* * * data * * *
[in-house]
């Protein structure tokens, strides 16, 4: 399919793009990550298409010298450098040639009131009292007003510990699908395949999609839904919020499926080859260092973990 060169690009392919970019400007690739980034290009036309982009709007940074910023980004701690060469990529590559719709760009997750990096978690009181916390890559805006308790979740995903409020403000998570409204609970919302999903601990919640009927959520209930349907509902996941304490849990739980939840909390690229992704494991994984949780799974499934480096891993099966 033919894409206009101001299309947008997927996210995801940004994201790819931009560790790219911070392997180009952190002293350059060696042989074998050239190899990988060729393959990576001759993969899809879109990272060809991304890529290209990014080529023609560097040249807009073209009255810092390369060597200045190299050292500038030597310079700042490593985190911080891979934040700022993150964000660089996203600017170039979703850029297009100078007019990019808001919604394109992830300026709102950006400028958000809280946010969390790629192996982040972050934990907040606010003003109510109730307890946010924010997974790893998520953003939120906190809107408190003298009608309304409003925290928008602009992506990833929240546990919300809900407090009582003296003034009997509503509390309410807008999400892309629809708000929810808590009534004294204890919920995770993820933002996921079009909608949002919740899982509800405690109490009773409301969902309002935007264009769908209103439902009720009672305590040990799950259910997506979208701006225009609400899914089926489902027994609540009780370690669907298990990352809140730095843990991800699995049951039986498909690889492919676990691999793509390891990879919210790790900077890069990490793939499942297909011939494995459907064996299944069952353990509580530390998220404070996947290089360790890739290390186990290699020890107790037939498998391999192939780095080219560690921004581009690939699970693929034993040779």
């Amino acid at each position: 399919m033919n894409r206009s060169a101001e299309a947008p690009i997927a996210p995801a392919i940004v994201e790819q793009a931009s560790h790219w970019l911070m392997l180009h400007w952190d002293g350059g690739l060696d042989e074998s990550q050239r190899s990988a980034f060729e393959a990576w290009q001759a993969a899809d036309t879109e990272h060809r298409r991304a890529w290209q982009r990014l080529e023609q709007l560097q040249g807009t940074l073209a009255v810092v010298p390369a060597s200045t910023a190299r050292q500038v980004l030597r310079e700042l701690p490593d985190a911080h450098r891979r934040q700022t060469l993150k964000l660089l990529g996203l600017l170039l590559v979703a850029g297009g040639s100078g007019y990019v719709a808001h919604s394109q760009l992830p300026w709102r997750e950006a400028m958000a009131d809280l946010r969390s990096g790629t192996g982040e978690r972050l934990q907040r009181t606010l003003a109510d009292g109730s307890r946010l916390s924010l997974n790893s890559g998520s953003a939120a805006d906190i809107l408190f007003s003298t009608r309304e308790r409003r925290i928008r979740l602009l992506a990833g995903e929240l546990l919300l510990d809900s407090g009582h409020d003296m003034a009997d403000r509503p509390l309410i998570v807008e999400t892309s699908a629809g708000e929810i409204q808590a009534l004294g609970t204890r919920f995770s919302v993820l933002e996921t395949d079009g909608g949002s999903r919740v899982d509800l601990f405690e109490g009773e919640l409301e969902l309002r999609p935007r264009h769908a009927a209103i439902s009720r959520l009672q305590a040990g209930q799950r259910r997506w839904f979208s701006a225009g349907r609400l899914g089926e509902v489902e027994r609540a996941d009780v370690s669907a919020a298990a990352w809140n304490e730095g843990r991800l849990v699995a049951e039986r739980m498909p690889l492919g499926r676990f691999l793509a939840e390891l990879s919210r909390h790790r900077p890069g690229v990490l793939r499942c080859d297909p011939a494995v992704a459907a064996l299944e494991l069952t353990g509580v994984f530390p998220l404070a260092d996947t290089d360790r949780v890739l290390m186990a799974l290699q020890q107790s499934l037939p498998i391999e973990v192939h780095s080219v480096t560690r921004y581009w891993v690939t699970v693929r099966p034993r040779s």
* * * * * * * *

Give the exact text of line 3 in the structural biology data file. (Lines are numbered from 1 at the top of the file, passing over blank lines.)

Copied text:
């Amino acid at each position: 399919m033919n894409r206009s060169a101001e299309a947008p690009i997927a996210p995801a392919i940004v994201e790819q793009a931009s560790h790219w970019l911070m392997l180009h400007w952190d002293g350059g690739l060696d042989e074998s990550q050239r190899s990988a980034f060729e393959a990576w290009q001759a993969a899809d036309t879109e990272h060809r298409r991304a890529w290209q982009r990014l080529e023609q709007l560097q040249g807009t940074l073209a009255v810092v010298p390369a060597s200045t910023a190299r050292q500038v980004l030597r310079e700042l701690p490593d985190a911080h450098r891979r934040q700022t060469l993150k964000l660089l990529g996203l600017l170039l590559v979703a850029g297009g040639s100078g007019y990019v719709a808001h919604s394109q760009l992830p300026w709102r997750e950006a400028m958000a009131d809280l946010r969390s990096g790629t192996g982040e978690r972050l934990q907040r009181t606010l003003a109510d009292g109730s307890r946010l916390s924010l997974n790893s890559g998520s953003a939120a805006d906190i809107l408190f007003s003298t009608r309304e308790r409003r925290i928008r979740l602009l992506a990833g995903e929240l546990l919300l510990d809900s407090g009582h409020d003296m003034a009997d403000r509503p509390l309410i998570v807008e999400t892309s699908a629809g708000e929810i409204q808590a009534l004294g609970t204890r919920f995770s919302v993820l933002e996921t395949d079009g909608g949002s999903r919740v899982d509800l601990f405690e109490g009773e919640l409301e969902l309002r999609p935007r264009h769908a009927a209103i439902s009720r959520l009672q305590a040990g209930q799950r259910r997506w839904f979208s701006a225009g349907r609400l899914g089926e509902v489902e027994r609540a996941d009780v370690s669907a919020a298990a990352w809140n304490e730095g843990r991800l849990v699995a049951e039986r739980m498909p690889l492919g499926r676990f691999l793509a939840e390891l990879s919210r909390h790790r900077p890069g690229v990490l793939r499942c080859d297909p011939a494995v992704a459907a064996l299944e494991l069952t353990g509580v994984f530390p998220l404070a260092d996947t290089d360790r949780v890739l290390m186990a799974l290699q020890q107790s499934l037939p498998i391999e973990v192939h780095s080219v480096t560690r921004y581009w891993v690939t699970v693929r099966p034993r040779s």